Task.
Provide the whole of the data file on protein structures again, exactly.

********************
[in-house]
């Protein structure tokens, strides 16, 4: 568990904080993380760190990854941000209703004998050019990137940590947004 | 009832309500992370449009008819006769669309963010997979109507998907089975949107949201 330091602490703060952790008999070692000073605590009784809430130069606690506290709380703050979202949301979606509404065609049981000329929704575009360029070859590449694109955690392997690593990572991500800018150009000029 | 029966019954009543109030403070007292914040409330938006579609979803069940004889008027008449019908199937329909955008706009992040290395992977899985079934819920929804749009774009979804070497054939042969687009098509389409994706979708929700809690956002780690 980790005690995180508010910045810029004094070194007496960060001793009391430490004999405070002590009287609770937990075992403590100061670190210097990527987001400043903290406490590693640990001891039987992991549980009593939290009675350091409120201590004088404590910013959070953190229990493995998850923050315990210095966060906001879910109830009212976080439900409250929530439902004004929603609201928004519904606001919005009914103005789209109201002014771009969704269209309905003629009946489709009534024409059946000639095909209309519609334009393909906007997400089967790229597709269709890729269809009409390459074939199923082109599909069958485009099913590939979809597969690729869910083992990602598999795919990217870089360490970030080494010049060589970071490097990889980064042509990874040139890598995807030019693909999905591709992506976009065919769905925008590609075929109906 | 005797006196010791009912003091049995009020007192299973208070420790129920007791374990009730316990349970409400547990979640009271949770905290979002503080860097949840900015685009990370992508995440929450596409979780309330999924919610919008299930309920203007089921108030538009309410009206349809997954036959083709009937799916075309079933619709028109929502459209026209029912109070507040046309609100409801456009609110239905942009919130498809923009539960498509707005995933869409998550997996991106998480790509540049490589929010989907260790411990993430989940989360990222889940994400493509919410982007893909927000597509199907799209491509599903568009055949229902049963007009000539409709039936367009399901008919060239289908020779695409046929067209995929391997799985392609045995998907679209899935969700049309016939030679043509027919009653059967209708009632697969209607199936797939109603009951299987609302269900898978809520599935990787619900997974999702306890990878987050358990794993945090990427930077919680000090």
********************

[in-house]
């Protein structure tokens, strides 16, 4: 568990904080993380760190990854941000209703004998050019990137940590947004 | 009832309500992370449009008819006769669309963010997979109507998907089975949107949201 330091602490703060952790008999070692000073605590009784809430130069606690506290709380703050979202949301979606509404065609049981000329929704575009360029070859590449694109955690392997690593990572991500800018150009000029 | 029966019954009543109030403070007292914040409330938006579609979803069940004889008027008449019908199937329909955008706009992040290395992977899985079934819920929804749009774009979804070497054939042969687009098509389409994706979708929700809690956002780690 980790005690995180508010910045810029004094070194007496960060001793009391430490004999405070002590009287609770937990075992403590100061670190210097990527987001400043903290406490590693640990001891039987992991549980009593939290009675350091409120201590004088404590910013959070953190229990493995998850923050315990210095966060906001879910109830009212976080439900409250929530439902004004929603609201928004519904606001919005009914103005789209109201002014771009969704269209309905003629009946489709009534024409059946000639095909209309519609334009393909906007997400089967790229597709269709890729269809009409390459074939199923082109599909069958485009099913590939979809597969690729869910083992990602598999795919990217870089360490970030080494010049060589970071490097990889980064042509990874040139890598995807030019693909999905591709992506976009065919769905925008590609075929109906 | 005797006196010791009912003091049995009020007192299973208070420790129920007791374990009730316990349970409400547990979640009271949770905290979002503080860097949840900015685009990370992508995440929450596409979780309330999924919610919008299930309920203007089921108030538009309410009206349809997954036959083709009937799916075309079933619709028109929502459209026209029912109070507040046309609100409801456009609110239905942009919130498809923009539960498509707005995933869409998550997996991106998480790509540049490589929010989907260790411990993430989940989360990222889940994400493509919410982007893909927000597509199907799209491509599903568009055949229902049963007009000539409709039936367009399901008919060239289908020779695409046929067209995929391997799985392609045995998907679209899935969700049309016939030679043509027919009653059967209708009632697969209607199936797939109603009951299987609302269900898978809520599935990787619900997974999702306890990878987050358990794993945090990427930077919680000090």